I have read the original 4, and I have seen the movies, but I have not read any of the other books. Very recently (August of 2020), Stephenie Meyer recently released Midnight Sun, which is the book Twilight, but from Edward’s perspective. It has definitely been awhile, so hopefully these are as good as I remember from when I was a young’un.

Twilight

Isabella (Bella) Swan is forced to move to Forks, WA to live with her father after her mother’s new husband is working on finding a new job.  Having moved from always sunny Pheonix, AZ, Forks is an incredibly depressing landscape. Since this is such a small town, Bella becomes the talk of every conversation, leading to teenage drama galore.

And look, this town has some weird characters. There is this family called the Cullens, and they are incredibly beautiful, they talk to no one, and there is this dude named Edward who is the sulkiest and attractive-est of them all. So, when Bella and Edward meet, obviously things take an interesting turn.

Turns out, Edward has a secret. He survives off the blood of animals. Yes, dear reader, he is a vampire. Dun, dun, dun. Now, to normal people, this probably would be a red flag. But for our dear Bella, this leads to a really toxic and uncomfortable relationship. But when a group of vampires come into town and catch Bella’s scent, we go on a wild ride trying to hide from the tracker.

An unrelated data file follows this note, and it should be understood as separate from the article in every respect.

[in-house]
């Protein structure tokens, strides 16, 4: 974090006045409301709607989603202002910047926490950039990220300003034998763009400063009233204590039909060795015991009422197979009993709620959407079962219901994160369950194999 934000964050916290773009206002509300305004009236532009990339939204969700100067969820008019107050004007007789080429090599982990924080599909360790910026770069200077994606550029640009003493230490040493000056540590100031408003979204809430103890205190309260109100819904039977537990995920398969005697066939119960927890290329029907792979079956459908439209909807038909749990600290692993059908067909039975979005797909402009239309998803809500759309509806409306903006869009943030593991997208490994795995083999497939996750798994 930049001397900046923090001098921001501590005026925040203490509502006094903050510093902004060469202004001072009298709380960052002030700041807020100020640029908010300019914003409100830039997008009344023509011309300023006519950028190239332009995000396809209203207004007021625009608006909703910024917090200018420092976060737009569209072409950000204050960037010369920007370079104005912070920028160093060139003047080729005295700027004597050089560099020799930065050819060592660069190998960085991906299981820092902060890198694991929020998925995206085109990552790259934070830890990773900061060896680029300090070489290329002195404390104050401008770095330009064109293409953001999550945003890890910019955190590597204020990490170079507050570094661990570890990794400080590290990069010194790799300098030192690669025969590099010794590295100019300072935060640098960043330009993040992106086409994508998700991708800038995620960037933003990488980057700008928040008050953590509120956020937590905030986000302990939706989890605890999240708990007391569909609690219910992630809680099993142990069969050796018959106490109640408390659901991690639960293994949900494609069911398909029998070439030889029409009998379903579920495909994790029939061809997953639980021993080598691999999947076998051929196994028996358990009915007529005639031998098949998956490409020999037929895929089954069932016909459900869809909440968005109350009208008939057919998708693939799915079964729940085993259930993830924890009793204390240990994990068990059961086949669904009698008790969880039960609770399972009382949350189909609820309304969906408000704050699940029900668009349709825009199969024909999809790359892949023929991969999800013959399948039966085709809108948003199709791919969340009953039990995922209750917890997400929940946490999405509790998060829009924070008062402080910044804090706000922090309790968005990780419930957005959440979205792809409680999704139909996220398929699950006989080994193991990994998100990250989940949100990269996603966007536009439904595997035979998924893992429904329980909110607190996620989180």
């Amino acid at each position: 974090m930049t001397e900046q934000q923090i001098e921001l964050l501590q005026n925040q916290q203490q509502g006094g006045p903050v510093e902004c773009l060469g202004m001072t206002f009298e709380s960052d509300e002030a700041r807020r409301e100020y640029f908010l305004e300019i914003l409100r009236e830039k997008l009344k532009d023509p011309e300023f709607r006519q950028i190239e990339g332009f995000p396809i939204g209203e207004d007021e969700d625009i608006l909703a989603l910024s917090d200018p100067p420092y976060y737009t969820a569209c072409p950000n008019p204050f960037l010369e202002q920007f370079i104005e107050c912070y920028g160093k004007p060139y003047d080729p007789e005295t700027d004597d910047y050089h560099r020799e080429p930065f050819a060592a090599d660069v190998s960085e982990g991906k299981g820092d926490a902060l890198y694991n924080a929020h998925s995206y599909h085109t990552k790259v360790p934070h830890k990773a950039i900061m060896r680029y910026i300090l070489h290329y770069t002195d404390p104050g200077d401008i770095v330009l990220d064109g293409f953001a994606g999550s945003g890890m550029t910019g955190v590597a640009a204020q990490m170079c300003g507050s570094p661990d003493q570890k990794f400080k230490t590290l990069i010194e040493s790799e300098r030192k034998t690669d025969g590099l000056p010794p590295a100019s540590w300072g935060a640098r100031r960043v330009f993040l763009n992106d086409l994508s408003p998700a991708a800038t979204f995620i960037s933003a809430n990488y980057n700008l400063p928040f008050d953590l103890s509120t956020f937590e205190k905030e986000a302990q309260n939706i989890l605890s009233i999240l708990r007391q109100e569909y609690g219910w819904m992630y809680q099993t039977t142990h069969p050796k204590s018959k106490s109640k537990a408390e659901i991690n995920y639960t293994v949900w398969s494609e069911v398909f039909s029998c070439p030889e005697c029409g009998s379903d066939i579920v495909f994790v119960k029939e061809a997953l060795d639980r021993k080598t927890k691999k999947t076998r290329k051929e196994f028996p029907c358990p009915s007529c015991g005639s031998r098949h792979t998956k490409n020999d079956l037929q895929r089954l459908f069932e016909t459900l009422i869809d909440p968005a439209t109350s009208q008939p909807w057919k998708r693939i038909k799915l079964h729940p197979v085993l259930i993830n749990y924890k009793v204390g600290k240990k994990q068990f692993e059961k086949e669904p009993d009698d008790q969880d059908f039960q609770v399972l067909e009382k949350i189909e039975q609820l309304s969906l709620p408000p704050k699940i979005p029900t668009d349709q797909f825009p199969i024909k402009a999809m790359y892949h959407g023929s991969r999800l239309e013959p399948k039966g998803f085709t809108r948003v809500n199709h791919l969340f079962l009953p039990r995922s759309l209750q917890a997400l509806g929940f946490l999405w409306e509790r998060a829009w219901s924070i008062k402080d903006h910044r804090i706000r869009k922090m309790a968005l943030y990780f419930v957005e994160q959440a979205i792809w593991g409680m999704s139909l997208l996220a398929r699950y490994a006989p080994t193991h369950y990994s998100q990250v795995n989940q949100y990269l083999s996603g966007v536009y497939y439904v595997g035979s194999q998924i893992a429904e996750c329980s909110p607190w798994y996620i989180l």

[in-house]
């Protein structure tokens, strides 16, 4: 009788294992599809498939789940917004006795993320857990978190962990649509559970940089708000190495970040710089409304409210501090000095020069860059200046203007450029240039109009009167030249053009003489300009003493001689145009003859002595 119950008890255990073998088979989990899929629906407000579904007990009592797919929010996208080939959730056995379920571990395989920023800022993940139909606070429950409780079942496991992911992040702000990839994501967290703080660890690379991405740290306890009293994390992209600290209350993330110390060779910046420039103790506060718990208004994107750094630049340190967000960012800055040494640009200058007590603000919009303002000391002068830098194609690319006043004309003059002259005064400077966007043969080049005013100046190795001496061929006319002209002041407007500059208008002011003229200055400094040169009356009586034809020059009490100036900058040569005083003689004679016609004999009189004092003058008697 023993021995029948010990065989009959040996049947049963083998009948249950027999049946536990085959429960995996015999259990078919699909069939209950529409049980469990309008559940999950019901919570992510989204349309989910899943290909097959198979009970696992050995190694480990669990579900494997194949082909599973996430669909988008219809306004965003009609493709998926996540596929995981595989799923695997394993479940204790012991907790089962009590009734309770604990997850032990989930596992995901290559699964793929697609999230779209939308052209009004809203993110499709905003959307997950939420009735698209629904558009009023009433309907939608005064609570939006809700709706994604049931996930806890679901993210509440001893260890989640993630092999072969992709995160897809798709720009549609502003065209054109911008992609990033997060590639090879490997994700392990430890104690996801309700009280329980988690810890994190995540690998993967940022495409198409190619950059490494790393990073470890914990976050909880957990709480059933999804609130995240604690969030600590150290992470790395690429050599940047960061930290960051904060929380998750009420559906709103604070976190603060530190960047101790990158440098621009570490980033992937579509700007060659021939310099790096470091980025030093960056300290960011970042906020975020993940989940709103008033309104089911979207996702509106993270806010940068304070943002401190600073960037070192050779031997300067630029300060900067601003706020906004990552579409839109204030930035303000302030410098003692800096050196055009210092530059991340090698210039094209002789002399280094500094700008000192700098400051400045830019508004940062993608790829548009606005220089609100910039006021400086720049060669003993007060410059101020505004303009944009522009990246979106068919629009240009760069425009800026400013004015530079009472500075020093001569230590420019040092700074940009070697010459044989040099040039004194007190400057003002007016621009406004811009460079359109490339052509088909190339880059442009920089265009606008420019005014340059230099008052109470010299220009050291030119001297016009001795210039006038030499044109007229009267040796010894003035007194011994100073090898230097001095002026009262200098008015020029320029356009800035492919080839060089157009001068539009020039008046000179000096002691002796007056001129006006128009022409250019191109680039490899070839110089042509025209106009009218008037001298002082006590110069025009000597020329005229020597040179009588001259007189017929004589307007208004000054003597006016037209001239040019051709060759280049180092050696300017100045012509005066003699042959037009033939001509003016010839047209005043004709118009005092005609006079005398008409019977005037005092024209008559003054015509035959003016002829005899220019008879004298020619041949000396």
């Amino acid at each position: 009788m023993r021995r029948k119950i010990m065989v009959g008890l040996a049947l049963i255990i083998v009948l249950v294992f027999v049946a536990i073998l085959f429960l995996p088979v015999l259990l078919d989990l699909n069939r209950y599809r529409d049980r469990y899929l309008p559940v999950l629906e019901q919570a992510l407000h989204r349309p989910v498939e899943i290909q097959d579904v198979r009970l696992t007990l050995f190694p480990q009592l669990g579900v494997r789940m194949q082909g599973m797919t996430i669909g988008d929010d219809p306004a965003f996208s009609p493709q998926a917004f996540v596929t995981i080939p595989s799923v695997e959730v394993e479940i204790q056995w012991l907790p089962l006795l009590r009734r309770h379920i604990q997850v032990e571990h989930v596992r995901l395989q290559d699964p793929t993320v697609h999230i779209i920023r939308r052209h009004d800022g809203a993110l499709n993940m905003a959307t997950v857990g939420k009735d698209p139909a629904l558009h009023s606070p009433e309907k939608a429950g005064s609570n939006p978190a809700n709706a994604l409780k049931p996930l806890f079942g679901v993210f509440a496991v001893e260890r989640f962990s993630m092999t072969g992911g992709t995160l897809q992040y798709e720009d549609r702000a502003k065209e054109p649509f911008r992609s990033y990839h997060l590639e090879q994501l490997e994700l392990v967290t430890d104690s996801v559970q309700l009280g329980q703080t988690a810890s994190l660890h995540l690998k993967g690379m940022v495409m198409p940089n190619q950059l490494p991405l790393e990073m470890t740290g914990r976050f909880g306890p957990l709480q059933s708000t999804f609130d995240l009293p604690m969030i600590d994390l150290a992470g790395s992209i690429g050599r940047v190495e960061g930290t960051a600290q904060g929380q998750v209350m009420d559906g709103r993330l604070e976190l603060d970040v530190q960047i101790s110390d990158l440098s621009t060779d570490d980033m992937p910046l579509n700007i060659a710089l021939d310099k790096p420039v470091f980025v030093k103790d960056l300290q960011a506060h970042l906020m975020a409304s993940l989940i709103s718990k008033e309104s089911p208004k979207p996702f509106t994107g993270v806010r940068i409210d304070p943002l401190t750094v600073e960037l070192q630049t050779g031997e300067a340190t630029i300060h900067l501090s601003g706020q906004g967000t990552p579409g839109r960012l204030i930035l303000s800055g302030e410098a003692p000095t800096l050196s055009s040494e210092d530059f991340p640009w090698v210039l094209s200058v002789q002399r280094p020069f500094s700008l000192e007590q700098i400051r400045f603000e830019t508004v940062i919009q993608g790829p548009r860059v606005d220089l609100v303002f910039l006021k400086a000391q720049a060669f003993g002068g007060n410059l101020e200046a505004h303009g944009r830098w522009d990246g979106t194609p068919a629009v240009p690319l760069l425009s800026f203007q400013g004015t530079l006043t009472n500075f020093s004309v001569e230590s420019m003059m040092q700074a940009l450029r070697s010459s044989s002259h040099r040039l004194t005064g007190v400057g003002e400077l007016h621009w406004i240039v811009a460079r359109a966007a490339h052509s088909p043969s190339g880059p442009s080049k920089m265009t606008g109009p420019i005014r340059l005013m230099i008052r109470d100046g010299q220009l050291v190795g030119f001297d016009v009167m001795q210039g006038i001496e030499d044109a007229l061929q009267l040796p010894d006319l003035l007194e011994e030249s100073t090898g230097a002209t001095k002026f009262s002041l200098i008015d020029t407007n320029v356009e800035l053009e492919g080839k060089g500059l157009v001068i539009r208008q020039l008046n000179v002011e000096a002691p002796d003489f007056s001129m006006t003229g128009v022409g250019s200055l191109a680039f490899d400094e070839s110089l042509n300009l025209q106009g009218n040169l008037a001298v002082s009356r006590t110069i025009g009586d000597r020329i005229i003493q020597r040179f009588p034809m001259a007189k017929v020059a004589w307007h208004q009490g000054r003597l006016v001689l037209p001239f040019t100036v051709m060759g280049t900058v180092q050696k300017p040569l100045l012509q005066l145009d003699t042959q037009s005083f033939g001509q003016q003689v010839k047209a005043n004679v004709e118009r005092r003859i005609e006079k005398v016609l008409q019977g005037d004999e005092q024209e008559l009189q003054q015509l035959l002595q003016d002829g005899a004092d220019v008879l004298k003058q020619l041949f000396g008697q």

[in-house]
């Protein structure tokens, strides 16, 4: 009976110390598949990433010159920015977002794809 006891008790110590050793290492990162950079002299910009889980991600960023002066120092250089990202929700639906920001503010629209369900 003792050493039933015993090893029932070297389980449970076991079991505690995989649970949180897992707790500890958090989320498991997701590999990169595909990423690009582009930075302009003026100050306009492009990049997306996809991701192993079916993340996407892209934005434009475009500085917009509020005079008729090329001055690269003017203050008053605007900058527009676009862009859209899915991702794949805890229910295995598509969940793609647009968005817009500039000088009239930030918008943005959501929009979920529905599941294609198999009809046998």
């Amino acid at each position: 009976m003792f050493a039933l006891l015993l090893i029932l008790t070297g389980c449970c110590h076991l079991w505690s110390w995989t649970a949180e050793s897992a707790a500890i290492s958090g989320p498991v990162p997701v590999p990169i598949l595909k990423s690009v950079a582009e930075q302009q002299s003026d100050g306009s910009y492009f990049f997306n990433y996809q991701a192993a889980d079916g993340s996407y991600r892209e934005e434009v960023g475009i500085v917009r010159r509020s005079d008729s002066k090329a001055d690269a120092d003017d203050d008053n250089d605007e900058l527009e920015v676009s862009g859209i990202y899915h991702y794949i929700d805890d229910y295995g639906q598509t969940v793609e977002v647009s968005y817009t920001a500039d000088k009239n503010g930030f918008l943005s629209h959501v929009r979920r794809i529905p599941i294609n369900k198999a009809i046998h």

New Moon

 So after the vampire adventures of the last book, Edward starts to believe that maybe he is putting Bella in too much danger. To make matters worse, Bella got a paper cut at her birthday party and ended up in stitches. Edward goes “oh that’s crazy, maybe I should leave” and he tells her in the middle of the woods and then abandoned her.

Bella went bat-poop. She became catatonic (because that’s a normal reaction), and for months, she essentially becomes unable to function. Her dad gives her an ultimatum, get yourself together, or I’m shipping you back to your mom in Florida.

At this point, Bella starts trying to get her life back in order. She begins to realize that when her life is in danger, she hears Edward’s voice, which is a totally normal thing and not a sign of overdependence. Bella ends up finding a couple of motorcycles, and goes to her childhood friend, Jacob, to rebuild them.

A lot happens and also not a lot happens, but when we break down to the exciting parts, we learn that Jacob turns into a werewolf, and that this is a part of his heritage. Also, Jacob helps pull Bella out of her depression, but their friendship leads to a weird extreme sports competition.